QVC Doubles German Buyers in First Half of 1998, Expects to Break Even in Fall of 1999
its customers in the first half of this year over all of last year - growing from 100,000 buyers in 1997 to 200,000 so far in 1998.
"Our peak order week is about 2 million German marks ($1.11 million) and we have done as much as DM 600,000 ($333,000) in a single day. The potential is clearly here," Francis Edwards, who runs QVC Germany, said.
He would not reveal turnover so far in 1998 but indicated it would be sharply higher than the DM 20 million ($11.1 million) QVC did in Germany during all of 1997.
"We are currently doing 14 hours of live programming a day and expect to increase that total to 16 hours a day in September. We're on the air 24 hours a day with the rest of the time given to rebroadcast."
Edwards expects QVC to break even in Germany in the fall of 1999 despite unchanged legal obstacles German law still puts up to home shopping channels.
"The legal situation hasn't changed," he said. "It makes it more difficult for teleshopping channels to obtain distribution than it does for broadcasters."
Specifically, German law does not consider shopping channels to be broadcasters. Instead, they are dubbed "media services" which makes distribution more difficult, although QVC now has access to half of German TV households.
The "media services" category has some advantages, Edwards said, specifically "you don't need a license which means you are not subject to the same restrictions that apply to broadcasters."
QVC is on both satellite and cable. The Astra 1D satellite assures the home shopping channel of national distribution while regional cable fills in the gaps.
It is strongest on cable in North Rhine Westphalia, the German state that gave QVC its first license in exchange for the channel's promise to create new jobs in a high unemployment state.
"We have distribution in East Germany, in Baden Wuertenberg and in the Saarland. We also have a broadcast window with Hamburg 1 which reaches 1.6 million homes in the states of Hamburg, Lower Saxony, Bremen and Schleswig Holstein.
"We can be seen in 14 million homes. Germany has 27 million TV households." QVC's major competition is the German channel H.O.T. (Home Order Television) based in Munich which first broke the legal barrier back in 1995.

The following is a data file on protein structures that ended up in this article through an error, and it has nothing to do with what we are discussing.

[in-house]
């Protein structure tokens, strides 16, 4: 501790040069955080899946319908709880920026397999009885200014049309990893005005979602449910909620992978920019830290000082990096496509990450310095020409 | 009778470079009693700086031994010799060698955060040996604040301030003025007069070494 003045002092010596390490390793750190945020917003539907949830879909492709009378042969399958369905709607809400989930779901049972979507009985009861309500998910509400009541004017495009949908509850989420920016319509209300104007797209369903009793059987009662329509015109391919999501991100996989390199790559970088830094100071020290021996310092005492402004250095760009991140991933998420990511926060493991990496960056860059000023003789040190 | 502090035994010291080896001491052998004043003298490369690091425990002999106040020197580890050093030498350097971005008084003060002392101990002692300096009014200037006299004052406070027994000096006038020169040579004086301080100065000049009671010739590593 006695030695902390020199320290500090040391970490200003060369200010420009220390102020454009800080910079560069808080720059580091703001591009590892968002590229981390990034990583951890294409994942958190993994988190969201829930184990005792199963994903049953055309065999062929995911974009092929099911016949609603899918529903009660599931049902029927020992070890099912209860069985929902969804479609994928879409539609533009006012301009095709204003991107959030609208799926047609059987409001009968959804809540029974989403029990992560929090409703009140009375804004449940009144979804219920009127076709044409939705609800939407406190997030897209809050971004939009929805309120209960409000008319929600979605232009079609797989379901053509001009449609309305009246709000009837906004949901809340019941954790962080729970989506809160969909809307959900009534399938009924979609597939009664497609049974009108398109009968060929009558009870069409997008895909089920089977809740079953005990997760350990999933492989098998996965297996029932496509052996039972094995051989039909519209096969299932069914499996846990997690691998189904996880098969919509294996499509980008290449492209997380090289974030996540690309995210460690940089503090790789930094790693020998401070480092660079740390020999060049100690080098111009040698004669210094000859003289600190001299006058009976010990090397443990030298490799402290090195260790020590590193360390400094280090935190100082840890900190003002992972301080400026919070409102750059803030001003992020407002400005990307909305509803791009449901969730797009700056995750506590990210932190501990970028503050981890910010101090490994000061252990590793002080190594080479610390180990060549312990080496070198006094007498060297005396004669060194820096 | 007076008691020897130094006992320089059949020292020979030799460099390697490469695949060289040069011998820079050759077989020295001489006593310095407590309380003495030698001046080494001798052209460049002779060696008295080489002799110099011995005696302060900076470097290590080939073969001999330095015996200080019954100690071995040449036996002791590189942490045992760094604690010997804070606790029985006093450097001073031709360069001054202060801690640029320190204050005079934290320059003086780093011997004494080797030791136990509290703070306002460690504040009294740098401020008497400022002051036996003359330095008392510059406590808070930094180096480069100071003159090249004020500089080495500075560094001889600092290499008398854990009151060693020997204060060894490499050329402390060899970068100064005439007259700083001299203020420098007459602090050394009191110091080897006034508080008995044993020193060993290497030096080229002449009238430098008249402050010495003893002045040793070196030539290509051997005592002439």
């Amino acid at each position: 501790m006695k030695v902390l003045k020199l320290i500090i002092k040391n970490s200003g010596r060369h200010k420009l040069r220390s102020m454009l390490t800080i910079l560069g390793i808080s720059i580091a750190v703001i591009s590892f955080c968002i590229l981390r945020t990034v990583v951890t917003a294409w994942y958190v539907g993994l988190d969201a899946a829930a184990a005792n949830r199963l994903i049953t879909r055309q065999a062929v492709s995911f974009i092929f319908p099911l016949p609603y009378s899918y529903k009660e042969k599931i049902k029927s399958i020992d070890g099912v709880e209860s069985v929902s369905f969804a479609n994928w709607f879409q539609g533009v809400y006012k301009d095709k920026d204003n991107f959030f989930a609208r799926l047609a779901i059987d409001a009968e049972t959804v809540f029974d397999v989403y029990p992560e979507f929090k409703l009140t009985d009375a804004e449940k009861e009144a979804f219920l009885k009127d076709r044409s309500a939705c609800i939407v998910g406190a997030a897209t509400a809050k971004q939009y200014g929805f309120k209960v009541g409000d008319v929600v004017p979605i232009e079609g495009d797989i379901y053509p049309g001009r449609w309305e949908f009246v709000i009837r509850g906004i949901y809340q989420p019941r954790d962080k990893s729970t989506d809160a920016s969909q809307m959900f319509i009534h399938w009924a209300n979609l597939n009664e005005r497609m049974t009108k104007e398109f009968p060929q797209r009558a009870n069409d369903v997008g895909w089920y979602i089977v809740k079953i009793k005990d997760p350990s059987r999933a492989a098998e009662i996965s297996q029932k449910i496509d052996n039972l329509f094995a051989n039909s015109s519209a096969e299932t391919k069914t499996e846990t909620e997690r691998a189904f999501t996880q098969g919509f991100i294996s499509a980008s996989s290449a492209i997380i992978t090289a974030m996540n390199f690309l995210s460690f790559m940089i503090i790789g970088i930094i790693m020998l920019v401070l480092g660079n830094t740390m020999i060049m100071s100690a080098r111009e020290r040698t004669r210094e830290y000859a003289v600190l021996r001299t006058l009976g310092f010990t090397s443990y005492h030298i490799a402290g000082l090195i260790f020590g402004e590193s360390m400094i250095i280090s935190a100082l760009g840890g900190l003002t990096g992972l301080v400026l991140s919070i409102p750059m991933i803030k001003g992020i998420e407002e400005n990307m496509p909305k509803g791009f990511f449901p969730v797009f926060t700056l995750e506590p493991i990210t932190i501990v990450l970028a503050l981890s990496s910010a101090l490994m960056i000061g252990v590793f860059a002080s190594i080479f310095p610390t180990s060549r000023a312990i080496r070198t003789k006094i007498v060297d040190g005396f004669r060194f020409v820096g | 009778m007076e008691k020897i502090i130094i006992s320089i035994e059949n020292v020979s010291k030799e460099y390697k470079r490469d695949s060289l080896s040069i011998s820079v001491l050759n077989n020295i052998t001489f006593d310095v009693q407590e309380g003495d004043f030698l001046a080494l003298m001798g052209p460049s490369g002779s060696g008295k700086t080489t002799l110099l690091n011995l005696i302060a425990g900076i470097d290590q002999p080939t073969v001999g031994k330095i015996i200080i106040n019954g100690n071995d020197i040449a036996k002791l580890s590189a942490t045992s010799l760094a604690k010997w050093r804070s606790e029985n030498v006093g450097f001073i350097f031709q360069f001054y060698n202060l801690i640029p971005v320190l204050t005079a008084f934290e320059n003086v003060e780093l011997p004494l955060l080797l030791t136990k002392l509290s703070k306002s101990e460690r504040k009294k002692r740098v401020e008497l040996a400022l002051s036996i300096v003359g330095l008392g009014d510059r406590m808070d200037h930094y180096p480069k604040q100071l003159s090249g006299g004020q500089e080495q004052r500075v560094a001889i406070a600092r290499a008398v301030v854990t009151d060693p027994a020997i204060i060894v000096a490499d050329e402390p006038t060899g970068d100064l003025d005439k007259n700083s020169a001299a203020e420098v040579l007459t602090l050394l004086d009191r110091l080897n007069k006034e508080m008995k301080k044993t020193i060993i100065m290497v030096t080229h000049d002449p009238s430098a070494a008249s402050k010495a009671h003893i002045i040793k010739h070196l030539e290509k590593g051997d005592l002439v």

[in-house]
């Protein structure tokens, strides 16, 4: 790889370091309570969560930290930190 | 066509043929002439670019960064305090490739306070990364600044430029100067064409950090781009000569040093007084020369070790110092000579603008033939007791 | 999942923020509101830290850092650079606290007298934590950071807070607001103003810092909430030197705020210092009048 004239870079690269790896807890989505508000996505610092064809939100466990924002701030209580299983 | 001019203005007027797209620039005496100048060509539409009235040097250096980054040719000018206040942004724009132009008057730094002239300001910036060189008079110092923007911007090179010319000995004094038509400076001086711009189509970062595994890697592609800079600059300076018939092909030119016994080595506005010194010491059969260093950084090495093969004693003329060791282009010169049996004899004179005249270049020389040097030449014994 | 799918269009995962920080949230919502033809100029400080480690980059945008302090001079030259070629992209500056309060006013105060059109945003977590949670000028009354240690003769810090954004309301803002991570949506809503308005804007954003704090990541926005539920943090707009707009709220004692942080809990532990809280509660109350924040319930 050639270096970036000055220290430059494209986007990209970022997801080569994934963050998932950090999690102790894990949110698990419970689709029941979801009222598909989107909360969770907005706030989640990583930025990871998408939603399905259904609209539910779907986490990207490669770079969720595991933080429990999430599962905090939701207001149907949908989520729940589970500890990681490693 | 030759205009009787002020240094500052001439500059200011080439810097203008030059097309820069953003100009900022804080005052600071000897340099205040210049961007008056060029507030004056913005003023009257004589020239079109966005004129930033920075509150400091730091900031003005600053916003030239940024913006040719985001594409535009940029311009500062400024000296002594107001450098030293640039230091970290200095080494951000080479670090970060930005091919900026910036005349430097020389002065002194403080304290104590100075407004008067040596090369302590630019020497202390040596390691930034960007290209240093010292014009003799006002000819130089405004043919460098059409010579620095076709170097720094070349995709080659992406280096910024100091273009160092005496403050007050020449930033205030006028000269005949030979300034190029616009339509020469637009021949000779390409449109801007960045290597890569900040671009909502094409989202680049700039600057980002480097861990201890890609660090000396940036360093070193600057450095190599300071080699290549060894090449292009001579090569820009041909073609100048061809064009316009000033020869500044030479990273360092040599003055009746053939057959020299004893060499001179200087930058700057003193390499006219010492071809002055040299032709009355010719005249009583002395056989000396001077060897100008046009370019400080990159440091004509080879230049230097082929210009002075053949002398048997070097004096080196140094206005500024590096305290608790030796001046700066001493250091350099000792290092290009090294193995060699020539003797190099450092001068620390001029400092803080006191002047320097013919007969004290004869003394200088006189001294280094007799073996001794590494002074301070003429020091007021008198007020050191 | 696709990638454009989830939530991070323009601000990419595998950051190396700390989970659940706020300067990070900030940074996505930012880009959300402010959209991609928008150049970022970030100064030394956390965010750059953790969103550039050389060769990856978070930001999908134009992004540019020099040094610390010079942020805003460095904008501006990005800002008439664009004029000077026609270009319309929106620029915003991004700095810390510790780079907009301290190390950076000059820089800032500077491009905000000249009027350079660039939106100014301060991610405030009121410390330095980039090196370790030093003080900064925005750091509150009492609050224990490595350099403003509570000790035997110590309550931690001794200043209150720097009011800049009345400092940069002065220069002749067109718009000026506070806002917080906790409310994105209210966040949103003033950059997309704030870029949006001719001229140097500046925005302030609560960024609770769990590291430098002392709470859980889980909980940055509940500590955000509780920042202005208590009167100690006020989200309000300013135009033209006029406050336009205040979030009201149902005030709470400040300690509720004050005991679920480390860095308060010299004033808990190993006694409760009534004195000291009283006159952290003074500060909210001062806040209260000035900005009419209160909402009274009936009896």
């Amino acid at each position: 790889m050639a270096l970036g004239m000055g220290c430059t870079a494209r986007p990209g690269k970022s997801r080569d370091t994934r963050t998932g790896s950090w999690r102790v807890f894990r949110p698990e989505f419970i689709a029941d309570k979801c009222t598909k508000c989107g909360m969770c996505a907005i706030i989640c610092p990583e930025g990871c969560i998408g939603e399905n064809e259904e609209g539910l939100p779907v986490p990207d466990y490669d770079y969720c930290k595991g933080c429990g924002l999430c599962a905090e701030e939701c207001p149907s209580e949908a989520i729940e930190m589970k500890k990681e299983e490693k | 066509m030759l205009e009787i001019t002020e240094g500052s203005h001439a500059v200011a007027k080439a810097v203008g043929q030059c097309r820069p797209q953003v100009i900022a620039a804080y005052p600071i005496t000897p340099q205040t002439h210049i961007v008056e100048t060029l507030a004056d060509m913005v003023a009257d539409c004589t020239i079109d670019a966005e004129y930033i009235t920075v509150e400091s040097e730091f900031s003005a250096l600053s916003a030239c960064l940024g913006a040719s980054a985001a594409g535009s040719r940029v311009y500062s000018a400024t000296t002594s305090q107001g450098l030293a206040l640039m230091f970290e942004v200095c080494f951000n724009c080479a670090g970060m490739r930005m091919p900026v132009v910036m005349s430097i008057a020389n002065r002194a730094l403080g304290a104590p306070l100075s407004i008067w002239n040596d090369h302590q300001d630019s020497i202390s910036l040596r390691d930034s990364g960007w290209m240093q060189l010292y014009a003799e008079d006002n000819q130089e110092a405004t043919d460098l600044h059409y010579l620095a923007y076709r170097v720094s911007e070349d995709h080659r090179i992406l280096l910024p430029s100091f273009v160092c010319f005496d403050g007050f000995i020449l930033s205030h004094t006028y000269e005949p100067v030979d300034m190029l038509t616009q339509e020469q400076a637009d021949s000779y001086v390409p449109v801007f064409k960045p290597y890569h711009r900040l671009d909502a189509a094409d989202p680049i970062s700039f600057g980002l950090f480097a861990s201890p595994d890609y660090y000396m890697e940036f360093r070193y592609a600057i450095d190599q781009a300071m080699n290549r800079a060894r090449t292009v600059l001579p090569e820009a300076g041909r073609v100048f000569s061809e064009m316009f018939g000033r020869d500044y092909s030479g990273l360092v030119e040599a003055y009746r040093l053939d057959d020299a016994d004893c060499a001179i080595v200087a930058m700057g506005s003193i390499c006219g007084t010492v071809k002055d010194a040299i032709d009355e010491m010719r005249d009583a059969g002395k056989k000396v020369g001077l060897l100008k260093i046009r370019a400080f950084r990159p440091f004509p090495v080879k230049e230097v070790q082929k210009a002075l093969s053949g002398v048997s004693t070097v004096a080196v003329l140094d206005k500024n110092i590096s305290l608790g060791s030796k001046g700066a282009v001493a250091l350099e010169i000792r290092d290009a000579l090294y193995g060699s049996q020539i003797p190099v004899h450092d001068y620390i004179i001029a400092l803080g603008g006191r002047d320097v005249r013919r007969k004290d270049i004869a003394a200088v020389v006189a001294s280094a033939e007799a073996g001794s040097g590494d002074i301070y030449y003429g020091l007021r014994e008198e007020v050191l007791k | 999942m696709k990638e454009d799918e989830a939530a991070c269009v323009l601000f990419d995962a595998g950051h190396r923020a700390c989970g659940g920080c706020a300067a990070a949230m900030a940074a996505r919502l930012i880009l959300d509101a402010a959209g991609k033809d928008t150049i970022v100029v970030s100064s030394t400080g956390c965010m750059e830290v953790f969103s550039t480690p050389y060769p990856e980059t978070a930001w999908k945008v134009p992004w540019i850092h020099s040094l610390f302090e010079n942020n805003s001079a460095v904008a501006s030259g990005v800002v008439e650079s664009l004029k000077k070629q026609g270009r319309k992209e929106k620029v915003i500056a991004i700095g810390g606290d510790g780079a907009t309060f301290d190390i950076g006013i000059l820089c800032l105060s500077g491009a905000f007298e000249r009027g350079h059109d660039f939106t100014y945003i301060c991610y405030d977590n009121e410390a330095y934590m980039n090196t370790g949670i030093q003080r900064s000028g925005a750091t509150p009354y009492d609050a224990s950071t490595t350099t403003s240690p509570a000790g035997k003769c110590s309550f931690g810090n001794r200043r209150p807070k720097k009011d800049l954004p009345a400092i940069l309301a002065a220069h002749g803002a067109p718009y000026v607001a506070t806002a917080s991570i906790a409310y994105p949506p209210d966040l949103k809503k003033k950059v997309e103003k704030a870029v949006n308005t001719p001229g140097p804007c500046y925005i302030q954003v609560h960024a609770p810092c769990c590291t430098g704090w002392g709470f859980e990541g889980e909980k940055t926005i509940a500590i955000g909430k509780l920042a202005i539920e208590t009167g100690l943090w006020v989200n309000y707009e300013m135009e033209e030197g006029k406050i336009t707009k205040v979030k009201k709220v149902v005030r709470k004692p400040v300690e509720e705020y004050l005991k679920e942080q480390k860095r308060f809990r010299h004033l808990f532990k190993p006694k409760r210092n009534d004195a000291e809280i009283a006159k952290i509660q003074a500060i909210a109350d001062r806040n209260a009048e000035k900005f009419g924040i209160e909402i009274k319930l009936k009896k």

Edwards does not see H.O.T. as a major rival. "We think the German market is big enough for the two of us and we are more interested in promoting the benefits of teleshopping than in tearing down the competition. H.O.T. takes the same approach so there is no real rivalry.
"The way we position ourselves in this market is on the quality of our products and the service we offer. We have a call center in Bochum and a warehouse in Neuss, 15 minutes from Duesseldorf.
"The majority of products we feature on the air are sourced in Germany. To the consumer we are a German company. Our program is in German. We have German show hosts. Our products are geared to the German market.
"We do have a mixture of German and English-speaking guests from the UK and the US, but it is not unusual for German TV programs to feature foreign guests."
QVC's marketing has been limited, Edwards said. "Most of our efforts go into PR. I speak to a lot of media and that is essentially the marketing we do.
"What we find here - and we've done some testing - is the same as in the US and the UK, our best form of advertising is word of mouth. So we make sure that when we get new customers they leave satisfied and tell their friends about us."
Initial media reception in Germany was hostile, Edwards admitted, but said that over the last 12 months the press has either been "very positive or neutral."
The product mix has helped. "Much of what we offer is unique to QVC. We launched Microsoft's Windows 98 recently. We have a German product for hair curlers. We've done very well with diamonique (artificial diamonds used in jewelry)."
Pricing is difficult to nail down. "Unless we have the same product we don't price ourselves against H.O.T. but price goods to feel right for the market, so we can be competitive with retail."
Evening prime time are "our strongest hours. Weekends are very good for us. There is a degree of seasonality in this business. September to December is our strongest season here just as it is in the US. Summer tends to be flat. In Europe everybody is on vacation then."